Welcome to The Briefcase

Commentary and analysis of Ohio criminal law and whatever else comes to mind, served with a dash of snark.  Continue Reading »

×

Truth in advertising

I posted this in June of 2009. 

Andy Warhol once remarked that, in the future, everyone will be famous for 15 minutes.  My own take is that in the future, everyone will have their own blog.  Or at least every lawyer.  When I started this blog over three years ago, there weren't more than a few others in Ohio; now there are dozens, with several targeted at the criminal defense bar.  Even the big law firms are getting into the act; as Legal Blog Watch notes, over 40% of the top 200 firms now have blogs, up 110% from just two years ago.

Of course, there's a downside:  if you're not careful, you can wind up like Kirk Bernard, a Seattle lawyer whose blogging efforts won him the Asshat Lawyer of the Day award.  That's the fifth hit that comes up when you Google Bernard's name, and is bracketed by another one asking rhetorically whether he's a thief, and one labeling him a slimeball.

Kirk's sin was being a little too aggressive, marketing-wise.  His blogging style differs substantially from mine; instead of insight leavened with heavy doses of snark, Bernard's hews to a strictly formulaic style in which news of some tragic automobile accident (apparently taken verbatim from press reports) is followed by notice that Kirk's firm handles exactly that kind of case.  This reached a nadir the other week with the following post:

A five-year-old Vancouver boy and his parents were in a serious car accident in Washington on Sunday near Chelan. The boy is in critical condition in a Seattle hospital and the crash claimed the life of his parents.

At Bernard Law Group, we handle Seattle personal injury lawsuits that are the results of auto accidents in Washington State every day. Call our attorneys at 1-800-XXX-XXXX. We are available 24 hours a day, 7 days a week.

Interestingly, that post has apparently been removed from the web site.  Not exactly an outlier, though; in his post for May 13, 2009, Kirk upped the ante, apparently figuring that a dead 5-year-old kid was better than one who'd merely been orphaned:  The post opened with the news that "Monday afternoon, just east of Gold Bar, a 5-year-old boy died in a vehicle crash," followed by the same entreaty to consult the Bernard Law Group.

This engendered an outcry from various quarters by lawyers shocked -- shocked - that one of their brethren would attempt to profit from human suffering.  So brazenly, that is.  After all, the difference between Bernard's efforts and those of other attorneys is one of degree, not kind.  A while back I mentioned a Boston criminal firm which adheres to the same technique:  a news story about a man arrested for raping a woman who was found unconscious in a mens room was followed by the firm's eager announcement that "our law firm would be happy to discuss your rape case with you during a free consultation."  And I also mentioned a Chicago law firm which sought divorce clients with an ad featuring a man and woman in an advanced state of undress above the caption, "Life's short.  Get a divorce."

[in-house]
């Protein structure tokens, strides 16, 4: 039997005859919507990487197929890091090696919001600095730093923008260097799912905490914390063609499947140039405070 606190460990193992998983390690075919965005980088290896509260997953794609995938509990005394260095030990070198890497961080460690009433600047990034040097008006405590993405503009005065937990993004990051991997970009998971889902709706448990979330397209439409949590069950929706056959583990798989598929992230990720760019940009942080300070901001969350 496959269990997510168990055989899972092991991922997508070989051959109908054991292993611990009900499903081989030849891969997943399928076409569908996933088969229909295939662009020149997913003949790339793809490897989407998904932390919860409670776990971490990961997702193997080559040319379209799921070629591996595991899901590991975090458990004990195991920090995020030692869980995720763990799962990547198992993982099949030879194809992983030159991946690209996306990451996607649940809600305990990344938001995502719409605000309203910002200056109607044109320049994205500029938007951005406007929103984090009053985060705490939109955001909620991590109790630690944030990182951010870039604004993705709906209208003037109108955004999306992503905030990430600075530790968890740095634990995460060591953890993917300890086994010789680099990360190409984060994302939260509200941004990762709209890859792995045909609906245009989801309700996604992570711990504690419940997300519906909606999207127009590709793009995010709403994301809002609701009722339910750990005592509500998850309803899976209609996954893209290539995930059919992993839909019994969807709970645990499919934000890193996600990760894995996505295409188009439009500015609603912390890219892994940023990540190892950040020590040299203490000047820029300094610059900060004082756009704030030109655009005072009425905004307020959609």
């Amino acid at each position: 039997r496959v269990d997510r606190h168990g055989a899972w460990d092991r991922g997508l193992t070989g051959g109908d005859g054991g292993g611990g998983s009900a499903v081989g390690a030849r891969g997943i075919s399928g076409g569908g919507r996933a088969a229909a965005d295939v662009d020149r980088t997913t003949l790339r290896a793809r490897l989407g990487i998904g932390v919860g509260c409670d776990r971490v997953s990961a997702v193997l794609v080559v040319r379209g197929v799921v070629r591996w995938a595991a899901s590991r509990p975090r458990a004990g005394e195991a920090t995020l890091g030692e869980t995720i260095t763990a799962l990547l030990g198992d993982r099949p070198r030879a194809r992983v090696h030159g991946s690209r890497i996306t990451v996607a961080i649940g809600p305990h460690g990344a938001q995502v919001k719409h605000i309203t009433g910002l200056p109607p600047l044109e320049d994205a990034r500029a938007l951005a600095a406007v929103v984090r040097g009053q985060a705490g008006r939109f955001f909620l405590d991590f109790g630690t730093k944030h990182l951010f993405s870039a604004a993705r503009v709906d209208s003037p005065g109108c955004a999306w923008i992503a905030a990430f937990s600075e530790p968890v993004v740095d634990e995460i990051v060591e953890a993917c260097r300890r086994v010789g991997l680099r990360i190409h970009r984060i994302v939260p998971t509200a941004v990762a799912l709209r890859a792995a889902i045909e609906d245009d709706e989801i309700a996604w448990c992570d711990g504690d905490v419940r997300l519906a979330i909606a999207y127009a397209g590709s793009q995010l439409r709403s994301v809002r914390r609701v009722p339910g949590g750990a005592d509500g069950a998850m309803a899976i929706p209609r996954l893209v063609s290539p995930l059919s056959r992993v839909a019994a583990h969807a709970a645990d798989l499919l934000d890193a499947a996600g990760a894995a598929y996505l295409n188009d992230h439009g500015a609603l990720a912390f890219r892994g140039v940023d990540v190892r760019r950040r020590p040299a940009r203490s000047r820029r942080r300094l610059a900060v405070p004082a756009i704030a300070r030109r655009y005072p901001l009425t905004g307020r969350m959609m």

That's just on the web sites and blogs.  Here in Cleveland, a staple of late-night television is ads by a local attorney advising potential personal injury clients that if they sign up with him, he'll take on the insurance company and "make them pay."  Alas, a Lexis search of Ohio publications does not disclose news of his achieving any major settlements or jury verdicts, and a call to a few insurance defense attorneys I know did not elicit a frightened shudder when I mentioned his name.

And then there was the criminal lawyer I once knew who had engraved the following slogan on his business cards:  "Reasonable doubt for a reasonable fee."  Catchy, no?

While the angst over Bernard's brazenness is understandable, it's probably a bit late in the day to inject good taste as a consideration for lawyer advertising.  The whole thing reminds me of one wag's observation that it's too bad 90% of lawyers give the other 10% a bad name.

UPDATE:  Bernard is still doing personal injury work, but the last post on his blog was in October.

Search

Recent Entries

  • March 20, 2017
    Taking time off
    I'm taking the week off. Have a major brief due on Thursday, plus a trial in Federal court starting next Monday. Plus, I'm pretty sure that Obama wiretapped me, too, so I'm working on getting to the bottom of that....
  • March 17, 2017
    What's Up with the 8th?
    The 8th District cases come out every Thursday. By about ten o'clock in the morning, the court will have posted the "weekly decision list" on its web site. It will give a summary of the case, usually in a sentence...
  • March 14, 2017
    Rippo and Pena-Rodriguez
    SCOTUS issues decisions on judicial recusal and biased jurors
  • March 13, 2017
    Case Update
    A SCOTUS decision on career offenders, and appellate cases on what a judge can consider in sentencing, and untimely motions to suppress
  • March 9, 2017
    A switch in time
    The court reverses itself in Gonzalez
  • March 8, 2017
    What's Up in the 8th
    More sentencing stories, and the right way to handle an Anders brief
  • March 7, 2017
    Case Update
    Knock and announce and the Ohio Constitution, and Anders briefs.
  • March 6, 2017
    Never mind
    The Ohio Supreme Court reverses Gonzalez.
  • March 2, 2017
    Of bright lines and bookbags
    Oral argument in State v. Oles and State v. Polk
  • February 28, 2017
    What's Up in the 8th
    A good outcome in a search case, probably a good outcome (to be) in a drug case, and a very bad outcome in a child rape case